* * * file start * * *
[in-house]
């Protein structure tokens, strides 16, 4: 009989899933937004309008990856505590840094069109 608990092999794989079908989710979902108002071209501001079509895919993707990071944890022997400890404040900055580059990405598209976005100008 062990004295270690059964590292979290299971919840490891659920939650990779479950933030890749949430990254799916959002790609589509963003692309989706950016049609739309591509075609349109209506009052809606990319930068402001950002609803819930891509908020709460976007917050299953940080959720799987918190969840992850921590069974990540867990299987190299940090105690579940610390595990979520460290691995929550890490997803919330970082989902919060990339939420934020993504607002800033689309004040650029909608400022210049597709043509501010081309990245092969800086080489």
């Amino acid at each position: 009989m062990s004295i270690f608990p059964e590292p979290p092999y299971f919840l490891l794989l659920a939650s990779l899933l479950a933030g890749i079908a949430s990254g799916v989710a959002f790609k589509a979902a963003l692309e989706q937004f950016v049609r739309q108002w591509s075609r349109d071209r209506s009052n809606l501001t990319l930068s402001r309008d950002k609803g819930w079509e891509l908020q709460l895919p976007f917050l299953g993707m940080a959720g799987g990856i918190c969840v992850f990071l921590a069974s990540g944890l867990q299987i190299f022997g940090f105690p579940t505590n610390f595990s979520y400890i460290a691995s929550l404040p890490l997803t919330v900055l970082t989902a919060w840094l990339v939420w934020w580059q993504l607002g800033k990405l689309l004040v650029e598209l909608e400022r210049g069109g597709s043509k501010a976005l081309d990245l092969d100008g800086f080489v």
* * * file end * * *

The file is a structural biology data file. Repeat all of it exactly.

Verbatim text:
[in-house]
């Protein structure tokens, strides 16, 4: 009989899933937004309008990856505590840094069109 608990092999794989079908989710979902108002071209501001079509895919993707990071944890022997400890404040900055580059990405598209976005100008 062990004295270690059964590292979290299971919840490891659920939650990779479950933030890749949430990254799916959002790609589509963003692309989706950016049609739309591509075609349109209506009052809606990319930068402001950002609803819930891509908020709460976007917050299953940080959720799987918190969840992850921590069974990540867990299987190299940090105690579940610390595990979520460290691995929550890490997803919330970082989902919060990339939420934020993504607002800033689309004040650029909608400022210049597709043509501010081309990245092969800086080489």
């Amino acid at each position: 009989m062990s004295i270690f608990p059964e590292p979290p092999y299971f919840l490891l794989l659920a939650s990779l899933l479950a933030g890749i079908a949430s990254g799916v989710a959002f790609k589509a979902a963003l692309e989706q937004f950016v049609r739309q108002w591509s075609r349109d071209r209506s009052n809606l501001t990319l930068s402001r309008d950002k609803g819930w079509e891509l908020q709460l895919p976007f917050l299953g993707m940080a959720g799987g990856i918190c969840v992850f990071l921590a069974s990540g944890l867990q299987i190299f022997g940090f105690p579940t505590n610390f595990s979520y400890i460290a691995s929550l404040p890490l997803t919330v900055l970082t989902a919060w840094l990339v939420w934020w580059q993504l607002g800033k990405l689309l004040v650029e598209l909608e400022r210049g069109g597709s043509k501010a976005l081309d990245l092969d100008g800086f080489v």